Nov 27, 2020

Total Potato Chip Recall—and Going Dutch for Thanksgiving

A new study takes pains to reveal the unnecessary

By Ed Goldman

As we continue our recovery from Thanksgiving—provided you’re not prolonging the magic by making turkey pâté, mashed-potato sandwiches, stuffing-and-eggs, seafoam Jell-O frittatas and cranberry-sauce smoothies—I’d like to share a tummy-related discovery made by our friends in the Netherlands.

The Dutch scientific community’s latest breakthrough: Through exhaustive research, it found that most of us, after attending a buffet, would be better able to recall where the table with the potato chips was than the one with the healthful snacks. To summarize, we may be drawn more to salt, starch, gluten, calories, and dips made with onion soup and sour cream, than to cucumbers, baby carrots, water chestnuts, bamboo shoots and vegan hummus topping.   

Hello, Mr. Chips

Even the researchers were vague about how this finding benefits humanity. Maybe the Dutch science community spent a few too many happy hours guzzling Advocaat, an eggnog-ish liquor that apparently inspires unintended satire to flourish in academia.

According to a story in the New York Times, “Dutch scientists set up an experiment where people walked around a room, guided by arrows on the floor. They moved from table to table on which eight foods were placed: caramel cookies, apples, chocolate, tomatoes, melons, peanuts, potato chips and cucumbers.

“They were instructed to either smell or taste the foods and to rate them on likability and familiarity. But they were not told the real purpose of the experiment: to determine how well they could remember where the foods were located in the room.”

And why, I asked myself, would that be significant? Will this someday be used to train real estate agents on how to stress “location, location, location,” the longtime mantra of success in selling homes? 

Or was there a dystopian reason underlying the experiment? Did someone envision a post-apocalyptic world, similar to that depicted in the Mad Max movies, with the scarcity of gasoline and STP being replaced by a paucity and subsequent obsession with noshes? Is there a series of cautionary Mad Snax movies currently being shot in New Zealand? I hear that Mel Gibson is available, and appropriately chunky enough, to star as Mad Snax. (To be fair, I’m probably as chunky as Mel but I haven’t piloted a motorcycle in decades—and with a name like Goldman, I can’t spew Mel’s antisemitic gibberish convincingly.)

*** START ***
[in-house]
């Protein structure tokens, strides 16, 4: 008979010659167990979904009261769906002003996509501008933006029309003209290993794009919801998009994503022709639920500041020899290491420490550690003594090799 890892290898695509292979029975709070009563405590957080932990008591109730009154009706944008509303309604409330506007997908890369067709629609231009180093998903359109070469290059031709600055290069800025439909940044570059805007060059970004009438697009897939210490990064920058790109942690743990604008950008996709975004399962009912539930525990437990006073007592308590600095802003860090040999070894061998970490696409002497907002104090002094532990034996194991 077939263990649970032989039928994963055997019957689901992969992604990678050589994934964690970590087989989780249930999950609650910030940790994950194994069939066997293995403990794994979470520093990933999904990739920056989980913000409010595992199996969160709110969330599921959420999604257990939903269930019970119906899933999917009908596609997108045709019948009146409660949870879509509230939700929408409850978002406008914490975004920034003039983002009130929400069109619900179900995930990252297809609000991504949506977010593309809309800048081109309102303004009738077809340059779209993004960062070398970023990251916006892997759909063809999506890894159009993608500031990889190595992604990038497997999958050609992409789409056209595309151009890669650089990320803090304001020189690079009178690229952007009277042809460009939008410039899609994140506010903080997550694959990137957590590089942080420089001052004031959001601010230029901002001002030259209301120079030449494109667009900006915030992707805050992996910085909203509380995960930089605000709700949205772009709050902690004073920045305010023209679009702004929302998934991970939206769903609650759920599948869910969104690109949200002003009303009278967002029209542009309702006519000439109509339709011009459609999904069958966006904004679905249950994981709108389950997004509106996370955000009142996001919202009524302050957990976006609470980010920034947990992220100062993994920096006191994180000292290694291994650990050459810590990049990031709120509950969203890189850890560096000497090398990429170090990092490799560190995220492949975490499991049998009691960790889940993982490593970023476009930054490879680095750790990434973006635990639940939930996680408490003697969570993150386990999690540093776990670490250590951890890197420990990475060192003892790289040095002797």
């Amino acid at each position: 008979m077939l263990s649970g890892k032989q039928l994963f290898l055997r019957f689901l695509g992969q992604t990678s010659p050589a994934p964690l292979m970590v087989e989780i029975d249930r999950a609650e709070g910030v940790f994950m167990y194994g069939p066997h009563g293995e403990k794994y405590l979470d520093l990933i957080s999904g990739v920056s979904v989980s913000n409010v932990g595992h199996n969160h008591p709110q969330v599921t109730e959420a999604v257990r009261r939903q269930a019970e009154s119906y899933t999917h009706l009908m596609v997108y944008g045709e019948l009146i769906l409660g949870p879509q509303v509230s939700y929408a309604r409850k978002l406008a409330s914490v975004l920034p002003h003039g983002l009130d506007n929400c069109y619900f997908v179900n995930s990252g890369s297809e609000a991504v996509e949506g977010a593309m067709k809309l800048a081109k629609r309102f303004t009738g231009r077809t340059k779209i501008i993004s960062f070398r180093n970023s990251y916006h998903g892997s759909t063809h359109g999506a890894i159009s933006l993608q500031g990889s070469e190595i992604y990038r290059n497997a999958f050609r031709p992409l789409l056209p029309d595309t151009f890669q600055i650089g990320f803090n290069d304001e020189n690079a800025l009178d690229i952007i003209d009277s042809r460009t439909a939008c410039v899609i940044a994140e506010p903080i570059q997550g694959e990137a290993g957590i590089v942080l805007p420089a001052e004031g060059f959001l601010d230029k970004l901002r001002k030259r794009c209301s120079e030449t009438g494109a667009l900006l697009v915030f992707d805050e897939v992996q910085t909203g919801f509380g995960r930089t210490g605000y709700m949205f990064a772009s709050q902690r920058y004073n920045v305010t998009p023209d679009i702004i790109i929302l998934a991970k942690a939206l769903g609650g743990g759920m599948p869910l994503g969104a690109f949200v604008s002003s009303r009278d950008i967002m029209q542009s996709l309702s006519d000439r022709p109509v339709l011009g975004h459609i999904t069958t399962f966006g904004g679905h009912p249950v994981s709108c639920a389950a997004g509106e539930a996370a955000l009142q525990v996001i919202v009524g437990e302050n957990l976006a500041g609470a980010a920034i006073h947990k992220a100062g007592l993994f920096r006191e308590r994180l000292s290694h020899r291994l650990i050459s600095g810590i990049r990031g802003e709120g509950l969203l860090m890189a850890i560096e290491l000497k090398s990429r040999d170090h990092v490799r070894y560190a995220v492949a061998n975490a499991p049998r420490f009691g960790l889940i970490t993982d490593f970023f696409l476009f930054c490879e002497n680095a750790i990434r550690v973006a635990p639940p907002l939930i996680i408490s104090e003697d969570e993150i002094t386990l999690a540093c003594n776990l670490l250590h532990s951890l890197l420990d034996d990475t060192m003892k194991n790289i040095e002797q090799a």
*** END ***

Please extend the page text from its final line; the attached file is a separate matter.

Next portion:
To justify the grant she probably received to conduct this rather useless report, unless it was just part of the curriculum at Wageningen University & Research in the Netherlands—which, for all I know, has a School of Appetizer Studies (within its College of Canapés)—the main author of the report had this to say:

Push Pin Travel Maps

“Our results seem to suggest that human minds are adapted to finding energy-rich food in an efficient way,” said Rachelle de Vries, who’s a doctoral candidate at Wageningen U. “This may have implications for how we navigate our modern food environment.”

Uh-huh. One closing question:

Is it really this easy to get into the doctoral program at Wageningen University & Research in the Netherlands? I have all sorts of proposals for similarly dubious research, like:

  1. Why does a mirror reverse me from left to right but not from top to bottom? I admit to having stolen that from an episode of “My Three Sons.”
  2. Where does my lap go when I stand up? (And I stole this from an annoying friend of my parents when I was a kid. My brothers and I used to call him Uncle Stupid when he wasn’t within earshot.)
  3. Would this be a good tourism motto for the Dutch? “I’ve Always Loved Holland. Well, Wooden Shoe?”

Ed Goldman's column appears almost every Monday, Wednesday and Friday. A former daily columnist for the Sacramento Business Journal, as well as monthly columnist for Sacramento Magazine and Comstock’s Business Magazine, he’s the author of five books, two plays and one musical (so far).